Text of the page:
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Tatsuo Miyajima: Three Time Train / Counter Voice on the Wall Lokremise at Kunstmuseum St.Gallen
Counter Skin in Hiroshima 3, C-Print. Courtesy Galerie Buchmann, Berlin/Lugano.
ST. GALLEN.- Time and space are recurring themes in the work of the Japanese artist, Tatsuo Miyajima. The basis for the art of Tatsuo Miyajima (born 1957 in Tokyo, lives in Ibaraki) are illuminated LED displays in color. In various tempos, these displays count relentlessly from 1 to 9, only to start again from the beginning. The electronic look of the LED digits is, however, less the expression of a positivist technological understanding and more a symbol of ongoing life: an existential number. Only the zero is left out, since, to the artist, it is synonymous with standstill and death.

Though for almost twenty years not honored in any large exhibition in Switzerland, Tatsuo Miyajima is considered the major contemporary artist of his native country. Since his first appearance in 1988 at the special exhibit Aperto ’88 within the framework of the 43rd Biennale in Venice, invitations to other biennials have flowed in: among others, to Taipei, Shanghai, Melbourne and Venice, while worldwide solo exhibitions in major museums have shown his work, such as 1991 at the DAAD gallery in Berlin and the National Gallery of Canada in Ottawa; 1996 at the Fondation Cartier pour l’Art Contemporain, Paris and the Modern Art Museum of Fort Worth; 1997 at the Hayward Gallery, London and San Francisco Museum of Modern Art; 2000 at the Galleries of Stadt Stuttgart; 2002 at Artsonje Center, Seoul; 2004 at Museo d’Arte Contemporanea in Rome; 2008 within the framework of the Ruhr Festival at Kunsthalle Recklinghausen, or 2010 Miyanomori Art Museum in Hokkaido. Since his first exhibition in 1993 at Kunsthalle Zurich, his work has never been shown at a large venue in Switzerland.

In all those years, Tatsuo Miyajima, despite his radical restriction to LED technology, has developed a richly differentiated, unmistakable artistic vocabulary, in which he not only creates wondrous light objects but enlivens the largest of exhibition rooms with virtuosity—now including a show specifically developed for the Lokremise St.Gallen, an impressive light and sound installation: Three Time Train and Counter Voice on the Wall.

Three Time Train is the title of an environment with a monumental model train in the 800m large exhibition room of the Lokremise. Tatsuo Miyajima conceived a threetrack model railway system (LGB narrow-gauge) boasting a circuit with a diameter of over fourteen meters on which three trains—each made up of two steam locomotives and thirteen wagons—drive independently from each other and intersect on separate tracks. On each wagon, a single LED light is mounted that, during its ride, cyclically and consecutively lights up the numbers from 9 to 1, thus visualizing the permanent passing of time while the trains orbit their tracks.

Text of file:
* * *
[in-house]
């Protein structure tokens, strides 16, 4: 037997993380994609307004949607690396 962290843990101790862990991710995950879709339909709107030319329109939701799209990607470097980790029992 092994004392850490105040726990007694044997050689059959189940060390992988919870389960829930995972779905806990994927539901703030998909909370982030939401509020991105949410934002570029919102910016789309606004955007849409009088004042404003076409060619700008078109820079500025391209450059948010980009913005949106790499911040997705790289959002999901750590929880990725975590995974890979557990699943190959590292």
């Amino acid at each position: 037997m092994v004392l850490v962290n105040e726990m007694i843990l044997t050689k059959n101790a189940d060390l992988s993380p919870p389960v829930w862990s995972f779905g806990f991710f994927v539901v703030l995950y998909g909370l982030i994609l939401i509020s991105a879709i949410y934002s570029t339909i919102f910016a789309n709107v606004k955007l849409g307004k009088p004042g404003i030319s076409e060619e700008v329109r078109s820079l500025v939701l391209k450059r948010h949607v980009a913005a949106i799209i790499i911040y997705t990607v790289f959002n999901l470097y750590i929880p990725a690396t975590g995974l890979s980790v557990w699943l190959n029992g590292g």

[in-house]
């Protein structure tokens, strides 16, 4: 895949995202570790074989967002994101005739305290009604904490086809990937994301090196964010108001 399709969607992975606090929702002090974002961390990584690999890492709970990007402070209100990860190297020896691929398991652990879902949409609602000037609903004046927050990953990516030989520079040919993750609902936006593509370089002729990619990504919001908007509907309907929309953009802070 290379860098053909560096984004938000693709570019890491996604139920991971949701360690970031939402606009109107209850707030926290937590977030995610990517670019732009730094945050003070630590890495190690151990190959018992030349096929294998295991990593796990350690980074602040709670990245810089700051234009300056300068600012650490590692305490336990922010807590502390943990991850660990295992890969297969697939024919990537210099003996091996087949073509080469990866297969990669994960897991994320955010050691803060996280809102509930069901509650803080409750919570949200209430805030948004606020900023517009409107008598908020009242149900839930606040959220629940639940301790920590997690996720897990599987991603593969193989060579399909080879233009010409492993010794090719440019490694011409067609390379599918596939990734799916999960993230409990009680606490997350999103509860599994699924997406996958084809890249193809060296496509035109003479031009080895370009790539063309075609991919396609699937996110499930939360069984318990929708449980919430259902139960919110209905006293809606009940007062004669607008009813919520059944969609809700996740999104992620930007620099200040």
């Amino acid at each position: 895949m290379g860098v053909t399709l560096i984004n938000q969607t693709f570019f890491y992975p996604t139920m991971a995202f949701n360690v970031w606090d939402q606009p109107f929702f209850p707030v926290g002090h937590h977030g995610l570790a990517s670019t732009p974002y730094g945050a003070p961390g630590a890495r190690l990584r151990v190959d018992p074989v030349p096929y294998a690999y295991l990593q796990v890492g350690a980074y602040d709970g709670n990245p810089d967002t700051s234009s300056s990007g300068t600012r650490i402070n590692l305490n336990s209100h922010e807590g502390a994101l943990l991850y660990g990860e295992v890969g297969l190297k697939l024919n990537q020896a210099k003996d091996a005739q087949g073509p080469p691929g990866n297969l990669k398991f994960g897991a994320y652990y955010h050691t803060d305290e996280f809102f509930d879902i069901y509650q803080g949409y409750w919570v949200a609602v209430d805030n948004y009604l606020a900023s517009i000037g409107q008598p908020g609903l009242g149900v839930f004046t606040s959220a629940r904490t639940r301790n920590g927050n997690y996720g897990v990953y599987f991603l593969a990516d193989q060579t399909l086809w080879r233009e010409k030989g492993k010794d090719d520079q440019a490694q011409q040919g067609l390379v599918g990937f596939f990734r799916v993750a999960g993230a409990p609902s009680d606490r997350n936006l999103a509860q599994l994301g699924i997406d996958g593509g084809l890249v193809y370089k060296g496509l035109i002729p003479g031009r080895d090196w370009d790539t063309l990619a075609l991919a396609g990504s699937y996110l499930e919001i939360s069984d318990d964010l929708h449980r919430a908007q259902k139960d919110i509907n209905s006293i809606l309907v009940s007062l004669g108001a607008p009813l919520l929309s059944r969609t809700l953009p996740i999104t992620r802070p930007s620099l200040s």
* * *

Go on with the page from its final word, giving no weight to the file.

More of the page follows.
This culture center was originally a switchyard for trains.
Did you know that railroads transported “time” back in history?
This is because it became necessary to establish standard time with the development of the railroad network.
Considering this history, I decided to do a train installation here that transports time.
Three rail tracks alternate in a circle to represent going back and forth between the present, past, and future. The counters loaded on the train are all scattered in their count of time.
These symbolize the unique times of various regions.
It is my hope that the overall work will inspire people to ponder upon the meaning of
time.
--Tatsuo Miyajima, 2011

At the same time, the room has been installed with a subtle sound installation that uses the large windowpanes as sounding boxes. For Counter Voice on the Wall, he included St.Gallen’s populace in a workshop, whereby he had them consecutively number aloud the ciphers from one to nine, so as then to play back the different voices in the exhibition. In this way the course of time of Three Time Train is augmented by an auditory level that makes the eternal progression of time not only visible, but audible.

People of diverse backgrounds are doing a countdown, each in their own way to express the unique time of each. People with differing languages, ideologies, and idioms – their counting voices are heard from all directions as you approach the wall. By bringing them all together in one space, I wish to symbolize a world where people accept the differences of others. --Tatsuo Miyajima, 2011

Three Time Train and Counter Voice on the Wall: The endless repetition of numbers serves the artist as the manifestation of an infinite cycle of life. The zero is intentionally left out as a symbol of the absolute, but also of nihility and standstill. Just as every person has an individual lifetime, so do the illuminated counting devices have their own temporal rhythm. Counting becomes a metaphor for an occupation with the basic question of human existence, with space and time, life and death.






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